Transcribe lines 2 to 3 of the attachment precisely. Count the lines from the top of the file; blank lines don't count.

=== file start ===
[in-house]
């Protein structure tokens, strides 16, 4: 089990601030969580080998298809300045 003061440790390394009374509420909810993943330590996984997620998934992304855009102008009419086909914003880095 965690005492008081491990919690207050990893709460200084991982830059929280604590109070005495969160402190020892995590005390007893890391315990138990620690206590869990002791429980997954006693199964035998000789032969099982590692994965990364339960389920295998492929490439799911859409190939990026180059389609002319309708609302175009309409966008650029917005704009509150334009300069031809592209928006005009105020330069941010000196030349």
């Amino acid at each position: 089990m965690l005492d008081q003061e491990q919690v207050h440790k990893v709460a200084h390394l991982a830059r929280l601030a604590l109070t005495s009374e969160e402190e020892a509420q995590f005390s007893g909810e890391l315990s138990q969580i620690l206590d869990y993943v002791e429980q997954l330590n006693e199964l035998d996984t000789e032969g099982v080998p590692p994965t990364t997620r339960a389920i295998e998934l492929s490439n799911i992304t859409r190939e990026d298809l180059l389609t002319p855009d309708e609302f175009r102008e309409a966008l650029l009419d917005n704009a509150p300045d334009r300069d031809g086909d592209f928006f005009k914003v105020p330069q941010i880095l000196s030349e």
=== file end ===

């Protein structure tokens, strides 16, 4: 089990601030969580080998298809300045 003061440790390394009374509420909810993943330590996984997620998934992304855009102008009419086909914003880095 965690005492008081491990919690207050990893709460200084991982830059929280604590109070005495969160402190020892995590005390007893890391315990138990620690206590869990002791429980997954006693199964035998000789032969099982590692994965990364339960389920295998492929490439799911859409190939990026180059389609002319309708609302175009309409966008650029917005704009509150334009300069031809592209928006005009105020330069941010000196030349």
């Amino acid at each position: 089990m965690l005492d008081q003061e491990q919690v207050h440790k990893v709460a200084h390394l991982a830059r929280l601030a604590l109070t005495s009374e969160e402190e020892a509420q995590f005390s007893g909810e890391l315990s138990q969580i620690l206590d869990y993943v002791e429980q997954l330590n006693e199964l035998d996984t000789e032969g099982v080998p590692p994965t990364t997620r339960a389920i295998e998934l492929s490439n799911i992304t859409r190939e990026d298809l180059l389609t002319p855009d309708e609302f175009r102008e309409a966008l650029l009419d917005n704009a509150p300045d334009r300069d031809g086909d592209f928006f005009k914003v105020p330069q941010i880095l000196s030349e």